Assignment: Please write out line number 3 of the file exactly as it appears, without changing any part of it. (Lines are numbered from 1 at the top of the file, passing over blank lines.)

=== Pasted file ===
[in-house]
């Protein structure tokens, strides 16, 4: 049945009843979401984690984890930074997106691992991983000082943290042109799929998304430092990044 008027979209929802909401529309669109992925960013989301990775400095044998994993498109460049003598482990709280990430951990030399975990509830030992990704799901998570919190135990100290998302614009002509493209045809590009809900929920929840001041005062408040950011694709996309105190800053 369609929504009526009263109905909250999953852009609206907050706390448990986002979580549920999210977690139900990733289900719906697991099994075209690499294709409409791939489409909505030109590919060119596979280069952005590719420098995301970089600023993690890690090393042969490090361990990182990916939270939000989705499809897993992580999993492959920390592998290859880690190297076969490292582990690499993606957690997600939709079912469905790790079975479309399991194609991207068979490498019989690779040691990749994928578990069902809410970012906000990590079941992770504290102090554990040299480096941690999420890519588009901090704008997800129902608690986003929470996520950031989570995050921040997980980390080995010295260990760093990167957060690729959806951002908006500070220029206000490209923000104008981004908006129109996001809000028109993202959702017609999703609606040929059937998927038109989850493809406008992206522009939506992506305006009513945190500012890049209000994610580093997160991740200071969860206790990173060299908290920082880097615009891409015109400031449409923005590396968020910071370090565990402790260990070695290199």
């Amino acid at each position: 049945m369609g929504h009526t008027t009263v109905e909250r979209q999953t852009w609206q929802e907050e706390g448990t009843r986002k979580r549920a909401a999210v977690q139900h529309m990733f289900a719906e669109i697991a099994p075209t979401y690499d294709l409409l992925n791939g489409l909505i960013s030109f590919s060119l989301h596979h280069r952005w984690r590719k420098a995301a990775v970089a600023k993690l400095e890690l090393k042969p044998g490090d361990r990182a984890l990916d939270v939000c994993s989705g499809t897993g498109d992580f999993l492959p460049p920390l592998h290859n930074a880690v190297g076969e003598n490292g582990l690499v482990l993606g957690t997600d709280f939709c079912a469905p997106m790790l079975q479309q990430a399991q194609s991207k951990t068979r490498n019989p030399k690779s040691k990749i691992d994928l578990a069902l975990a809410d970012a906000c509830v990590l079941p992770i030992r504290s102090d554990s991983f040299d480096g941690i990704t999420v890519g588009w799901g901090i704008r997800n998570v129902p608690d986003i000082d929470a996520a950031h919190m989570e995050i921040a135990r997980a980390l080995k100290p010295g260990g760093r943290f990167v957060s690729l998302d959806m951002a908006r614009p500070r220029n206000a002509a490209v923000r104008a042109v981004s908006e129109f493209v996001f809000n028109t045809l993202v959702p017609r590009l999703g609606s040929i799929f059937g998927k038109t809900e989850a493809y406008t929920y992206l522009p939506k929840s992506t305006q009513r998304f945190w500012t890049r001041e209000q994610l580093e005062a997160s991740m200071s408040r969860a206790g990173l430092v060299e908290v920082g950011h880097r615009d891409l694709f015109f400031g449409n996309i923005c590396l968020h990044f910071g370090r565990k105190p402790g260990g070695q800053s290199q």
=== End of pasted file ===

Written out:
């Amino acid at each position: 049945m369609g929504h009526t008027t009263v109905e909250r979209q999953t852009w609206q929802e907050e706390g448990t009843r986002k979580r549920a909401a999210v977690q139900h529309m990733f289900a719906e669109i697991a099994p075209t979401y690499d294709l409409l992925n791939g489409l909505i960013s030109f590919s060119l989301h596979h280069r952005w984690r590719k420098a995301a990775v970089a600023k993690l400095e890690l090393k042969p044998g490090d361990r990182a984890l990916d939270v939000c994993s989705g499809t897993g498109d992580f999993l492959p460049p920390l592998h290859n930074a880690v190297g076969e003598n490292g582990l690499v482990l993606g957690t997600d709280f939709c079912a469905p997106m790790l079975q479309q990430a399991q194609s991207k951990t068979r490498n019989p030399k690779s040691k990749i691992d994928l578990a069902l975990a809410d970012a906000c509830v990590l079941p992770i030992r504290s102090d554990s991983f040299d480096g941690i990704t999420v890519g588009w799901g901090i704008r997800n998570v129902p608690d986003i000082d929470a996520a950031h919190m989570e995050i921040a135990r997980a980390l080995k100290p010295g260990g760093r943290f990167v957060s690729l998302d959806m951002a908006r614009p500070r220029n206000a002509a490209v923000r104008a042109v981004s908006e129109f493209v996001f809000n028109t045809l993202v959702p017609r590009l999703g609606s040929i799929f059937g998927k038109t809900e989850a493809y406008t929920y992206l522009p939506k929840s992506t305006q009513r998304f945190w500012t890049r001041e209000q994610l580093e005062a997160s991740m200071s408040r969860a206790g990173l430092v060299e908290v920082g950011h880097r615009d891409l694709f015109f400031g449409n996309i923005c590396l968020h990044f910071g370090r565990k105190p402790g260990g070695q800053s290199q």